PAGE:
Mbeki urged to break deadlock

The controversy concerning reported remarks by land and agriculture minister Lulama Xingwana that rape and assault of farmworkers were rife in the sector looks set to continue.
Issue Date: 9 February 2007

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On 26 January farmers’ unions Agri SA and TAU SA walked out of a meeting with the minister, scheduled to discuss tensions over her reported remarks. The unions demanded that she furnish them with proof of the allegations or retract. Instead, the minister invited rural women’s rights organisations to the meeting. Four days later, following a meeting with agriculture and land affairs MECs throughout the country to outline her ministry’s priorities for the year, Xingwana repeated she was concerned that farmworkers’ rights were being violated, farmers were being murdered and evictions were continuing.

The MECs present “unequivocally supported” previous statements made by Xingwana condemning abuse of farm dwellers and the murder of farmers and their workers. “It was agreed [at the meeting] that there is an urgent need to engage with the safety and security cluster to ensure that it responds effectively to inhumane treatment and abuse of farmworkers,” said Xingwana.

She said her MECs had related incidents of farmers impounding livestock, denying farmworkers and dwellers their right to bury their families, denying them access to schools, water and other basic services and continuing to effect illegal evictions. “The meeting highlighted that in some parts of the country there are positive developments, where white commercial farmers have empowered previously disadvantaged communities and contributed towards alleviating poverty,” Xingwana added.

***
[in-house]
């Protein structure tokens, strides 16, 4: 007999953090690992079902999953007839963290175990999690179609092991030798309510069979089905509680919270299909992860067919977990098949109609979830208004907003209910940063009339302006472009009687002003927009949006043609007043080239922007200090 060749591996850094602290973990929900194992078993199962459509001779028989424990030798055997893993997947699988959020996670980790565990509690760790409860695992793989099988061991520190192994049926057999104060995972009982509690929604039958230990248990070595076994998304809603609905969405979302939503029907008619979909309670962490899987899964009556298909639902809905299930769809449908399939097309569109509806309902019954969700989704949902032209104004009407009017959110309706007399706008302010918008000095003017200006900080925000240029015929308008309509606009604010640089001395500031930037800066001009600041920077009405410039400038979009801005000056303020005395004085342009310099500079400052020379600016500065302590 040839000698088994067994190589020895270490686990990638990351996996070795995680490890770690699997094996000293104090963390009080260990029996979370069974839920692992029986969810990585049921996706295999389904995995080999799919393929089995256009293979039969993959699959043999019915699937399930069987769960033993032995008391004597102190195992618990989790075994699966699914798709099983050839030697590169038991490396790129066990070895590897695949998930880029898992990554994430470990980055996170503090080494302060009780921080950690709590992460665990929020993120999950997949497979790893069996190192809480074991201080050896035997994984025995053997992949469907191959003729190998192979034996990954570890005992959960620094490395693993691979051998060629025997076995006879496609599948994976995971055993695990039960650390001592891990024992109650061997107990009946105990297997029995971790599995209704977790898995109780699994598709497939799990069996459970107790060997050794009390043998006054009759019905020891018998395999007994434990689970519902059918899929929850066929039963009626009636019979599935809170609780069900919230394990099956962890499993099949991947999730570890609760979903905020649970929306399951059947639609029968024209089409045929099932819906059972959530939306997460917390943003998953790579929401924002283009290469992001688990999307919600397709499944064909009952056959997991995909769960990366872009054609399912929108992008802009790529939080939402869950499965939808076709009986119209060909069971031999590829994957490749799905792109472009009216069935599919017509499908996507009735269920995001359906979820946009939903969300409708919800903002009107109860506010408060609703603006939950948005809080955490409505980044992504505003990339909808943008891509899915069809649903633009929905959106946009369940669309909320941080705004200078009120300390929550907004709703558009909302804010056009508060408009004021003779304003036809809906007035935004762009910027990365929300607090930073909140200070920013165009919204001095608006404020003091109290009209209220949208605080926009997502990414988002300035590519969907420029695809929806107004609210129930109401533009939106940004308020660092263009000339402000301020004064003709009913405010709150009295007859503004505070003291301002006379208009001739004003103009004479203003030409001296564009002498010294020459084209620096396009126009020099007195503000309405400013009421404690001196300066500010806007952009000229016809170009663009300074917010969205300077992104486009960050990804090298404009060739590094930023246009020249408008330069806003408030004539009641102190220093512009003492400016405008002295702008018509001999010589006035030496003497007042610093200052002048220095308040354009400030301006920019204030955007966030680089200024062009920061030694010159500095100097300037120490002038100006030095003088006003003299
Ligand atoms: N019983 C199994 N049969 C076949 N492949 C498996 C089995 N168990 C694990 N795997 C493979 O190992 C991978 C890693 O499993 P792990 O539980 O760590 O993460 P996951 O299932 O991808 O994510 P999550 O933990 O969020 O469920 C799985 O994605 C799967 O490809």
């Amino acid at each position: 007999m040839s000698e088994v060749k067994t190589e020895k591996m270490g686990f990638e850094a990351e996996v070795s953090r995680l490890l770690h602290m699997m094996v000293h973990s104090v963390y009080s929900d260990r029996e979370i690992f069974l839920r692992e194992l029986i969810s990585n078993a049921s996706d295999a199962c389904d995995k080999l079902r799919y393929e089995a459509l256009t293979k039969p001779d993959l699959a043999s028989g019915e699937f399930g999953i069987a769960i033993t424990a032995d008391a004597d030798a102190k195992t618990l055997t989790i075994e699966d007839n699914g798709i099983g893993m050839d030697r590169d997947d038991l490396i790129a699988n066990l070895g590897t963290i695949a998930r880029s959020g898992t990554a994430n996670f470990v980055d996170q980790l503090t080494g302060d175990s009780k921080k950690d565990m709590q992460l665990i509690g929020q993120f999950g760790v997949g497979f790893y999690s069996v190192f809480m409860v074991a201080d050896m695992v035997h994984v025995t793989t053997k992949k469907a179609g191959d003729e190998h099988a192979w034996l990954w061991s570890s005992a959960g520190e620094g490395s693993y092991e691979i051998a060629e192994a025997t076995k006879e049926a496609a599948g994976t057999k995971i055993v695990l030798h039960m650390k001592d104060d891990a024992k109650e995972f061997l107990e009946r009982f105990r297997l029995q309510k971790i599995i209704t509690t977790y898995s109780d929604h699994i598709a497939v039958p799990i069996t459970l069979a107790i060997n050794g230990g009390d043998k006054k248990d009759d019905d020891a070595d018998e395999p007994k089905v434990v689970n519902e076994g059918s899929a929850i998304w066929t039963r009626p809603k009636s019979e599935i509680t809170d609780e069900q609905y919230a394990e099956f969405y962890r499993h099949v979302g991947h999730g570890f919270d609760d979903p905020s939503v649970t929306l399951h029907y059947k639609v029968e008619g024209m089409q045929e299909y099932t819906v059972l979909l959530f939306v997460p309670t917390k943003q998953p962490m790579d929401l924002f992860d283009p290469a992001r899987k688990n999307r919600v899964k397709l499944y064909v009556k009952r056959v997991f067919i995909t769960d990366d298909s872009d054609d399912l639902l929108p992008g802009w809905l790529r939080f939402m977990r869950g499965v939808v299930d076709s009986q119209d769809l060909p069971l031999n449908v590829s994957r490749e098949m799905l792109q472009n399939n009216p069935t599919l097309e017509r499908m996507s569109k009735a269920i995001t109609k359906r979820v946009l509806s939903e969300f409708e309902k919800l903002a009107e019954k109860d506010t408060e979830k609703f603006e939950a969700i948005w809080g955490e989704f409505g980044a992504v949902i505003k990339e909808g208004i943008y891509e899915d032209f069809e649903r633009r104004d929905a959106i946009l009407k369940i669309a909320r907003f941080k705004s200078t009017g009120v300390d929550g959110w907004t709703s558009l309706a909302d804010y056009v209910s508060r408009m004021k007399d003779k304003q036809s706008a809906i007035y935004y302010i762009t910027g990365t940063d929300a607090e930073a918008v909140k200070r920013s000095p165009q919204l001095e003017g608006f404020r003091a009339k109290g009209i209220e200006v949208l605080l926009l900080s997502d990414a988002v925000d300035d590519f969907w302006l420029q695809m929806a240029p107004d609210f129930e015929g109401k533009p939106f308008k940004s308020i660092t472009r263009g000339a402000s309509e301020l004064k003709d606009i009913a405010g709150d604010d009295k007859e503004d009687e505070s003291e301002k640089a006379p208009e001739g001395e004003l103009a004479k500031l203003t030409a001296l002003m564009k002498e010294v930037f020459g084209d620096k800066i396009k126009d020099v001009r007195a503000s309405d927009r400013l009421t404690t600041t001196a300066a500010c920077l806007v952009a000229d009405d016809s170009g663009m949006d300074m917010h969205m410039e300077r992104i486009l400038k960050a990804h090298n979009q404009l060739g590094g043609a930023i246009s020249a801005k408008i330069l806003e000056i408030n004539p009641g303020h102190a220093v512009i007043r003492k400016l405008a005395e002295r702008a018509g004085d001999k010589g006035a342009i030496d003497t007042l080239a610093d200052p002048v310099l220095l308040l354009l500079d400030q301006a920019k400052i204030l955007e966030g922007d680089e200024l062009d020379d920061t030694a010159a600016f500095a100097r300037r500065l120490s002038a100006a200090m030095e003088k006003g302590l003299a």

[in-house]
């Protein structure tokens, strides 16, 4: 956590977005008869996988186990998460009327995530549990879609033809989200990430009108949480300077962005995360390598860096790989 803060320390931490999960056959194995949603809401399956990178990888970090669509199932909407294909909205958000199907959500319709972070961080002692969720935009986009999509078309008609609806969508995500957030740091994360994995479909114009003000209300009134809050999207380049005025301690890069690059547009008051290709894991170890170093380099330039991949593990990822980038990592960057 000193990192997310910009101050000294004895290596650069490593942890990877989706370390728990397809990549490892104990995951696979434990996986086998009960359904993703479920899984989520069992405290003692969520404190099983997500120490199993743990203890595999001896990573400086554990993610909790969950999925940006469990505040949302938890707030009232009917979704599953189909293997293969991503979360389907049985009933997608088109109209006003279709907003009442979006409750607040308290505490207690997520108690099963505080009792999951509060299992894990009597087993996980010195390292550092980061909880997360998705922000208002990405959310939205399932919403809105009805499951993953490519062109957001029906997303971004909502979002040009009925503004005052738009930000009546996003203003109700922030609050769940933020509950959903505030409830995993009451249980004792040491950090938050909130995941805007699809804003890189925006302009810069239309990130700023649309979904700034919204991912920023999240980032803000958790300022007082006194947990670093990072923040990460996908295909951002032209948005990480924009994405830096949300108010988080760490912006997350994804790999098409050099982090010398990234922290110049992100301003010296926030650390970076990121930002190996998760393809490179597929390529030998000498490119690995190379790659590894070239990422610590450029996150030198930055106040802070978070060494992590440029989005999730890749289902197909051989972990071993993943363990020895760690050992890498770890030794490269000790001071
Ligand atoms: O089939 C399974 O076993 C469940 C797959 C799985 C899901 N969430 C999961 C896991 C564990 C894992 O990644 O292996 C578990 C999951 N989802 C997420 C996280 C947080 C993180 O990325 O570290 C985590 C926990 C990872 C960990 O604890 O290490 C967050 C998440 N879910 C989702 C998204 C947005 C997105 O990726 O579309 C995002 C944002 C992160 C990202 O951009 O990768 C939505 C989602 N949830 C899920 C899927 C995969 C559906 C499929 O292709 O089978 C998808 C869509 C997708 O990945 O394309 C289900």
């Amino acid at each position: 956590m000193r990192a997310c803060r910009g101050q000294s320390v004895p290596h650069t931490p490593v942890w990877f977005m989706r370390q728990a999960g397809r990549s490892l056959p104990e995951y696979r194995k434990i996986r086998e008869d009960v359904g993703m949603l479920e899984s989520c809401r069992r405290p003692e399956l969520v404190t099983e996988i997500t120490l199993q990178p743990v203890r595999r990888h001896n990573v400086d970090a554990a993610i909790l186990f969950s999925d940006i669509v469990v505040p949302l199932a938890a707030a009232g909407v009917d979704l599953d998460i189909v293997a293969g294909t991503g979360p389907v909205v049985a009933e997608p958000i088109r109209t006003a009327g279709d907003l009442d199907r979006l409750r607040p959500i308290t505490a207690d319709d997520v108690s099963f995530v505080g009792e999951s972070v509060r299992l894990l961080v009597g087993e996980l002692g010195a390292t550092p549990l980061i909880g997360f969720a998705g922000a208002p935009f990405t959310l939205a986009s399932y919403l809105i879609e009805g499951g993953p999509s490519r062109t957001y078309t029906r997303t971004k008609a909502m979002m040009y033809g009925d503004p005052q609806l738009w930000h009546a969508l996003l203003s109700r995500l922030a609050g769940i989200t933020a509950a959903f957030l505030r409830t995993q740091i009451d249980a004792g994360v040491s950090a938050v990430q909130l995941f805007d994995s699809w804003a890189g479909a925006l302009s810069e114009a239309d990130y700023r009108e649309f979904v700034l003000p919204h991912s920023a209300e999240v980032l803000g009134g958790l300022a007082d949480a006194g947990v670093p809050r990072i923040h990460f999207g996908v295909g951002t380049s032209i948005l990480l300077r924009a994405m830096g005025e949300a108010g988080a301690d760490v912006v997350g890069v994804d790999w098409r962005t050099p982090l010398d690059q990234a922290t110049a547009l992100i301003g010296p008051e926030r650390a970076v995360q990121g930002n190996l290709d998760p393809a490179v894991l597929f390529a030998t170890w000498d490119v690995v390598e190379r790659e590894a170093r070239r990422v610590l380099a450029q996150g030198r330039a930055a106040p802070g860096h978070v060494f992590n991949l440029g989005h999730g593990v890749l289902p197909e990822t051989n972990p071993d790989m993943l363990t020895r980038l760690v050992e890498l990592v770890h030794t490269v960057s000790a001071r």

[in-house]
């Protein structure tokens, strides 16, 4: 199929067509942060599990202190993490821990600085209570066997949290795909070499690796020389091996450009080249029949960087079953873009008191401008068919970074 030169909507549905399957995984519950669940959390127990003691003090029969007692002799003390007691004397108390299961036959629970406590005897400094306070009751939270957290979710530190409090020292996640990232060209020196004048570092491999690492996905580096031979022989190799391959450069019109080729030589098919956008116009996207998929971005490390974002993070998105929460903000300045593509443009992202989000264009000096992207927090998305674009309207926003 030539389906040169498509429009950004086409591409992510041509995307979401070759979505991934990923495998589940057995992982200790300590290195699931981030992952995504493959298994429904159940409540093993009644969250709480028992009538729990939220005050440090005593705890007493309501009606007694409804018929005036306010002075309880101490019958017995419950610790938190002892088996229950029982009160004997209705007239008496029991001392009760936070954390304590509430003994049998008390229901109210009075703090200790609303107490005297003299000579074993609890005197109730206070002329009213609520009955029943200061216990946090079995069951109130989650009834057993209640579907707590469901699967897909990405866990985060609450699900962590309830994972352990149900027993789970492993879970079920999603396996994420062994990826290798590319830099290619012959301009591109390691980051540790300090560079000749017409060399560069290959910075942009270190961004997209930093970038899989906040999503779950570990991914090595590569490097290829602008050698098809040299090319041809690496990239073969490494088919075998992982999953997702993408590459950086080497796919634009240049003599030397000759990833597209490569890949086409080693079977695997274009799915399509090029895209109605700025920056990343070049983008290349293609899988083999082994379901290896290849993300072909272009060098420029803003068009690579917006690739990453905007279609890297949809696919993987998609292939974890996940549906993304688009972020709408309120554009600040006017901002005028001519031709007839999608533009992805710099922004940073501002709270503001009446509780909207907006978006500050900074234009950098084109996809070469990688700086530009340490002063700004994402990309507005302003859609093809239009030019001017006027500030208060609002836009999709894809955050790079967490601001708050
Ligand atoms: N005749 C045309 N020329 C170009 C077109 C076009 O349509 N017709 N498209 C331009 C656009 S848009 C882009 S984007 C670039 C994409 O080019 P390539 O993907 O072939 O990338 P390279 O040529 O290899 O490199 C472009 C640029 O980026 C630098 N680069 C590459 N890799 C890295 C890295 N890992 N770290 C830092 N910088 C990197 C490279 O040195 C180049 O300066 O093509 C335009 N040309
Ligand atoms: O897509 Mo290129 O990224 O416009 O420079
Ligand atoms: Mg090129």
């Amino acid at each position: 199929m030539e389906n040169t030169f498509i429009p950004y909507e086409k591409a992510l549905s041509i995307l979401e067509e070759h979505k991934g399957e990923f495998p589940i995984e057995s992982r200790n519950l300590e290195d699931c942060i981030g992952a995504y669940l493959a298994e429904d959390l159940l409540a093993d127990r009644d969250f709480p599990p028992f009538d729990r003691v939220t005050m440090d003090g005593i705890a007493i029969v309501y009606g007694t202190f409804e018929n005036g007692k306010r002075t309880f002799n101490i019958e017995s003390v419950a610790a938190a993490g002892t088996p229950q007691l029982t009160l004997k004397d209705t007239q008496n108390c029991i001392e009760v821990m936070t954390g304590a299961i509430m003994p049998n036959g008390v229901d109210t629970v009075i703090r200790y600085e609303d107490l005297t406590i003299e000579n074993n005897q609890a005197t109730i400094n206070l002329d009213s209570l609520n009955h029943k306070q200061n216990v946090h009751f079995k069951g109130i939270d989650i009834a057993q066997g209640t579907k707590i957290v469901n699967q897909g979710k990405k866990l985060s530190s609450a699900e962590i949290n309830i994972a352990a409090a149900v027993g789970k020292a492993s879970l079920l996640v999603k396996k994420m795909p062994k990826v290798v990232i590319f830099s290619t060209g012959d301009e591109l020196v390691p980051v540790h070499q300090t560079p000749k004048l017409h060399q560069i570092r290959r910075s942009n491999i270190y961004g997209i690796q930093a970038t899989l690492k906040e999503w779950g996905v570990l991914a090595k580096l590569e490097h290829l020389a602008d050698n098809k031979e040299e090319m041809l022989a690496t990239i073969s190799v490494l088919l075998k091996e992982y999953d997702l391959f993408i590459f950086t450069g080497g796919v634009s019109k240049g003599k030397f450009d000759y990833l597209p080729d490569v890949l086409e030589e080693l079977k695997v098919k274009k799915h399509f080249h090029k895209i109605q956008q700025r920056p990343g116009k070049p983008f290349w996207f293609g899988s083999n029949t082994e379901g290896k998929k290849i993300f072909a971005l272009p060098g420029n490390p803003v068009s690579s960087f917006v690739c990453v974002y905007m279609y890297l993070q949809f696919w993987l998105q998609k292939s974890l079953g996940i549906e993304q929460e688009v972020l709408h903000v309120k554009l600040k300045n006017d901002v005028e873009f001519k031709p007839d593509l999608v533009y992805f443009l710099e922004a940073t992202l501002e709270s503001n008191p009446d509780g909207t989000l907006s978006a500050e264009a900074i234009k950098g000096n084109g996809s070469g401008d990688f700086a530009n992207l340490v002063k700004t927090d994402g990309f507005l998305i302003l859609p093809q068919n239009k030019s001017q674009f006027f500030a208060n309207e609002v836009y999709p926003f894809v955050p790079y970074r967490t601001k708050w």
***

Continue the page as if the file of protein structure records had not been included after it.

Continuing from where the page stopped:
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Agri SA president Lourie Bosman said the union had been proactive in publicising workers’ and farmers’ rights and obligations, and that farmers had a vested interest in treating workers humanely to avoid boycotts from foreign consumers.

Agri SA accused Xingwana of continuing to take a hard line rather than defusing tensions. The union had asked President Thabo Mbeki to resolve the dispute. “This will be the first item on the agenda at the next presidential working group with agriculture,” said Bosman. “If she has specific evidence, we will follow up on it. But we cannot continue to live with these accusations,” he said, adding the only information the union had been supplied with was a report on farm evictions by Limpopo-based land rights activists Nkuzi.

Bosman dismissed the research as lacking in credibility. But Nkuzi director Lucas Mufamadi said Nkuzi and its affiliates in Mpumalanga, KZN and the Northern Cape had provided the Department of Land Affairs and farmers’ associations with “plenty of information and evidence” on abuses. – Stephan Hofstätter Agri SA and Nafu meet over differences.

In next week’s Bottom Line Lulama Xingwana and Lourie Bosman face off.